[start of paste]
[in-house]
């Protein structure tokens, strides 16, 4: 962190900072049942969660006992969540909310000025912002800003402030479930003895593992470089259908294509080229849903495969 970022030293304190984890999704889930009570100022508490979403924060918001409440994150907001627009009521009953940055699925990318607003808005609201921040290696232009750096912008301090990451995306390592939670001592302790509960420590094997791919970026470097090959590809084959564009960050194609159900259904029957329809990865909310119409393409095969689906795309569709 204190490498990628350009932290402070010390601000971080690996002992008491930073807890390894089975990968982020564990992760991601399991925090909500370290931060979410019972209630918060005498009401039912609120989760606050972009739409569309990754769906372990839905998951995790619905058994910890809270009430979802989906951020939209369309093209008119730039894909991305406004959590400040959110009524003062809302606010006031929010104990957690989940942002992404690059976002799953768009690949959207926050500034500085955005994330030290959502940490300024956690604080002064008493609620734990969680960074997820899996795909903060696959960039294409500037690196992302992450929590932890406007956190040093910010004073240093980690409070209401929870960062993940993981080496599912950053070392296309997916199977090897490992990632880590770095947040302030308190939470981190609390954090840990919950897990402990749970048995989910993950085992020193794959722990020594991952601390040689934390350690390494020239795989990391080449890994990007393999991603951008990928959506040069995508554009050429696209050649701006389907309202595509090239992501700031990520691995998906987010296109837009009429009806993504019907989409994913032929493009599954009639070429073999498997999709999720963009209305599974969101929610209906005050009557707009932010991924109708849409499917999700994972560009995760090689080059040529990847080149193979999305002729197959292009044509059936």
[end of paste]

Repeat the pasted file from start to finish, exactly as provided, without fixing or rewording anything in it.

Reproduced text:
[in-house]
């Protein structure tokens, strides 16, 4: 962190900072049942969660006992969540909310000025912002800003402030479930003895593992470089259908294509080229849903495969 970022030293304190984890999704889930009570100022508490979403924060918001409440994150907001627009009521009953940055699925990318607003808005609201921040290696232009750096912008301090990451995306390592939670001592302790509960420590094997791919970026470097090959590809084959564009960050194609159900259904029957329809990865909310119409393409095969689906795309569709 204190490498990628350009932290402070010390601000971080690996002992008491930073807890390894089975990968982020564990992760991601399991925090909500370290931060979410019972209630918060005498009401039912609120989760606050972009739409569309990754769906372990839905998951995790619905058994910890809270009430979802989906951020939209369309093209008119730039894909991305406004959590400040959110009524003062809302606010006031929010104990957690989940942002992404690059976002799953768009690949959207926050500034500085955005994330030290959502940490300024956690604080002064008493609620734990969680960074997820899996795909903060696959960039294409500037690196992302992450929590932890406007956190040093910010004073240093980690409070209401929870960062993940993981080496599912950053070392296309997916199977090897490992990632880590770095947040302030308190939470981190609390954090840990919950897990402990749970048995989910993950085992020193794959722990020594991952601390040689934390350690390494020239795989990391080449890994990007393999991603951008990928959506040069995508554009050429696209050649701006389907309202595509090239992501700031990520691995998906987010296109837009009429009806993504019907989409994913032929493009599954009639070429073999498997999709999720963009209305599974969101929610209906005050009557707009932010991924109708849409499917999700994972560009995760090689080059040529990847080149193979999305002729197959292009044509059936």